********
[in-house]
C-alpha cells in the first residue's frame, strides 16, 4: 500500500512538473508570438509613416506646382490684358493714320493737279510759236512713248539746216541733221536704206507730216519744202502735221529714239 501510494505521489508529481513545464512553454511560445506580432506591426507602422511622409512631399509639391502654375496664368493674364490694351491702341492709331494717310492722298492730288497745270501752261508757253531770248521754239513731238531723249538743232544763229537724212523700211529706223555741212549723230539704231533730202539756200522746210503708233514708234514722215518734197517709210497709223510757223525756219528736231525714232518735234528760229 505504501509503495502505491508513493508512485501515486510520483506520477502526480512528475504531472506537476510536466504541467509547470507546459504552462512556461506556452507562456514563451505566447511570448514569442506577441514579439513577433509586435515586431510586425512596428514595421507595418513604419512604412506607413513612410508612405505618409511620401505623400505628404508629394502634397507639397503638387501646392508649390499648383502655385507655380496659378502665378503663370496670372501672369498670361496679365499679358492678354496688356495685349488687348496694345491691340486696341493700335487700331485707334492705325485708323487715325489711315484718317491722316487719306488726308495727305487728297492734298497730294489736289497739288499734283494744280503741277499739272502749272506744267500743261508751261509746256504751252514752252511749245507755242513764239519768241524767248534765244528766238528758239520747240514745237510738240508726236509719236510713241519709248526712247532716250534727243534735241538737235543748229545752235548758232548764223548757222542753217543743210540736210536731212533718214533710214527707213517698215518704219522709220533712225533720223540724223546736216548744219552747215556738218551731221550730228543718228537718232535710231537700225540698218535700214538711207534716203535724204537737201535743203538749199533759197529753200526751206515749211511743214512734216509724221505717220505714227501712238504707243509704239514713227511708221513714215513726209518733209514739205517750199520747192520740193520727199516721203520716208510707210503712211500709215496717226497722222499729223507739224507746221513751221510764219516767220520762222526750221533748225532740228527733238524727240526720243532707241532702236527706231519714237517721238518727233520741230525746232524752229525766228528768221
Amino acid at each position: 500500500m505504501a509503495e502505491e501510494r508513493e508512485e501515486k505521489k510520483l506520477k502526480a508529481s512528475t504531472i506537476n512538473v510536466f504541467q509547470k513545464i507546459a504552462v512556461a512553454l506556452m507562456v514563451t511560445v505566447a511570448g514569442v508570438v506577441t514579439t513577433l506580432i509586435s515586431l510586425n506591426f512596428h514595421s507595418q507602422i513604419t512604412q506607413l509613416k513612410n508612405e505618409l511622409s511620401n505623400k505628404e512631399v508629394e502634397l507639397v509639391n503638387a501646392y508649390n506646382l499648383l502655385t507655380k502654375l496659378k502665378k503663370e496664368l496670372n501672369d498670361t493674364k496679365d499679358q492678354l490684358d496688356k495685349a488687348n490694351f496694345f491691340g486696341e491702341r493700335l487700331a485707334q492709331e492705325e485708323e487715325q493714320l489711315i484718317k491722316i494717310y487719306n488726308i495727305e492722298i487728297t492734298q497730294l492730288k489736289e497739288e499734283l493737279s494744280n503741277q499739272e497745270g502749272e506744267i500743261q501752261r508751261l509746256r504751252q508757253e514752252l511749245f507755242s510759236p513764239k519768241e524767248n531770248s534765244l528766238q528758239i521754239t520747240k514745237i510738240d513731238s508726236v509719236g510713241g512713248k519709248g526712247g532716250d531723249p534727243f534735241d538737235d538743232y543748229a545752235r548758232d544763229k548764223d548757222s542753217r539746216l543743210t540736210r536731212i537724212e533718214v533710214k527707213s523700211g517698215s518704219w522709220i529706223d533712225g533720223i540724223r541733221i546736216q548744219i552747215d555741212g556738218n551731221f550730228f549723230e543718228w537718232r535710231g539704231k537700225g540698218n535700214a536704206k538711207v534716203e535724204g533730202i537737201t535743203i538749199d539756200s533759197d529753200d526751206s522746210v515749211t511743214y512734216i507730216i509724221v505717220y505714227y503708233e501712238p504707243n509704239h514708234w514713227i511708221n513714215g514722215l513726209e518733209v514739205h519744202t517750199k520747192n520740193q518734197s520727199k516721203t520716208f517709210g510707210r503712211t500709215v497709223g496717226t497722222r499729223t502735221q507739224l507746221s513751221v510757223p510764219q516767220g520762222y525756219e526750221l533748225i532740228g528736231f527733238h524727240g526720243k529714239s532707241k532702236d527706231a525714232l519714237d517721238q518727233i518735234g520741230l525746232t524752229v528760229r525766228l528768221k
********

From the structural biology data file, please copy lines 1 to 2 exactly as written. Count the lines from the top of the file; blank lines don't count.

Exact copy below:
[in-house]
C-alpha cells in the first residue's frame, strides 16, 4: 500500500512538473508570438509613416506646382490684358493714320493737279510759236512713248539746216541733221536704206507730216519744202502735221529714239 501510494505521489508529481513545464512553454511560445506580432506591426507602422511622409512631399509639391502654375496664368493674364490694351491702341492709331494717310492722298492730288497745270501752261508757253531770248521754239513731238531723249538743232544763229537724212523700211529706223555741212549723230539704231533730202539756200522746210503708233514708234514722215518734197517709210497709223510757223525756219528736231525714232518735234528760229 505504501509503495502505491508513493508512485501515486510520483506520477502526480512528475504531472506537476510536466504541467509547470507546459504552462512556461506556452507562456514563451505566447511570448514569442506577441514579439513577433509586435515586431510586425512596428514595421507595418513604419512604412506607413513612410508612405505618409511620401505623400505628404508629394502634397507639397503638387501646392508649390499648383502655385507655380496659378502665378503663370496670372501672369498670361496679365499679358492678354496688356495685349488687348496694345491691340486696341493700335487700331485707334492705325485708323487715325489711315484718317491722316487719306488726308495727305487728297492734298497730294489736289497739288499734283494744280503741277499739272502749272506744267500743261508751261509746256504751252514752252511749245507755242513764239519768241524767248534765244528766238528758239520747240514745237510738240508726236509719236510713241519709248526712247532716250534727243534735241538737235543748229545752235548758232548764223548757222542753217543743210540736210536731212533718214533710214527707213517698215518704219522709220533712225533720223540724223546736216548744219552747215556738218551731221550730228543718228537718232535710231537700225540698218535700214538711207534716203535724204537737201535743203538749199533759197529753200526751206515749211511743214512734216509724221505717220505714227501712238504707243509704239514713227511708221513714215513726209518733209514739205517750199520747192520740193520727199516721203520716208510707210503712211500709215496717226497722222499729223507739224507746221513751221510764219516767220520762222526750221533748225532740228527733238524727240526720243532707241532702236527706231519714237517721238518727233520741230525746232524752229525766228528768221